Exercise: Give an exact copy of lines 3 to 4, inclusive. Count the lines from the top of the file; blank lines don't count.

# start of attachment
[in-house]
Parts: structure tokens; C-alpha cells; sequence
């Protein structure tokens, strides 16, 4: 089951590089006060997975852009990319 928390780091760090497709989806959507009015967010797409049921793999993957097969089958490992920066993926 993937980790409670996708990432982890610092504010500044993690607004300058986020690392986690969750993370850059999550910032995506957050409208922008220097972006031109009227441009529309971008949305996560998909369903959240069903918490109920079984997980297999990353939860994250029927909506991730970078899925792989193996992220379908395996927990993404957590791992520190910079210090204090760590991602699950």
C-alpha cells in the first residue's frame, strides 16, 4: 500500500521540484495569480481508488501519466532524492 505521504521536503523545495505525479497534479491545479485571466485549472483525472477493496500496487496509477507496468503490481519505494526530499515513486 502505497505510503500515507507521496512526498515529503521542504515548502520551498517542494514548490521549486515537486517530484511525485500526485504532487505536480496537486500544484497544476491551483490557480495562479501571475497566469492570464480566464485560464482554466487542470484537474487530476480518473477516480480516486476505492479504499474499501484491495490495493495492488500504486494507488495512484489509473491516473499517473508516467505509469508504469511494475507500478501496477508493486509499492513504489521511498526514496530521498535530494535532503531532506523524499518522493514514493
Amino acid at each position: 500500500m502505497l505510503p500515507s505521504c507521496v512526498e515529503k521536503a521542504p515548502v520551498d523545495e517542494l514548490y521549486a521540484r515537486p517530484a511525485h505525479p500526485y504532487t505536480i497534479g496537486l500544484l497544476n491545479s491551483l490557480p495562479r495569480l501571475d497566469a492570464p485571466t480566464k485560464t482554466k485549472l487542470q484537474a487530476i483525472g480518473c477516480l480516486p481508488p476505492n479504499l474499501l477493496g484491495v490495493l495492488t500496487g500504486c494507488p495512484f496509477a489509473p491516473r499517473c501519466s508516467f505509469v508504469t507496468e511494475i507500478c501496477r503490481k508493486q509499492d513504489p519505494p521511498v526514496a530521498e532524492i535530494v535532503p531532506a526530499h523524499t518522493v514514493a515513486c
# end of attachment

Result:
């Protein structure tokens, strides 16, 4: 089951590089006060997975852009990319 928390780091760090497709989806959507009015967010797409049921793999993957097969089958490992920066993926 993937980790409670996708990432982890610092504010500044993690607004300058986020690392986690969750993370850059999550910032995506957050409208922008220097972006031109009227441009529309971008949305996560998909369903959240069903918490109920079984997980297999990353939860994250029927909506991730970078899925792989193996992220379908395996927990993404957590791992520190910079210090204090760590991602699950």
C-alpha cells in the first residue's frame, strides 16, 4: 500500500521540484495569480481508488501519466532524492 505521504521536503523545495505525479497534479491545479485571466485549472483525472477493496500496487496509477507496468503490481519505494526530499515513486 502505497505510503500515507507521496512526498515529503521542504515548502520551498517542494514548490521549486515537486517530484511525485500526485504532487505536480496537486500544484497544476491551483490557480495562479501571475497566469492570464480566464485560464482554466487542470484537474487530476480518473477516480480516486476505492479504499474499501484491495490495493495492488500504486494507488495512484489509473491516473499517473508516467505509469508504469511494475507500478501496477508493486509499492513504489521511498526514496530521498535530494535532503531532506523524499518522493514514493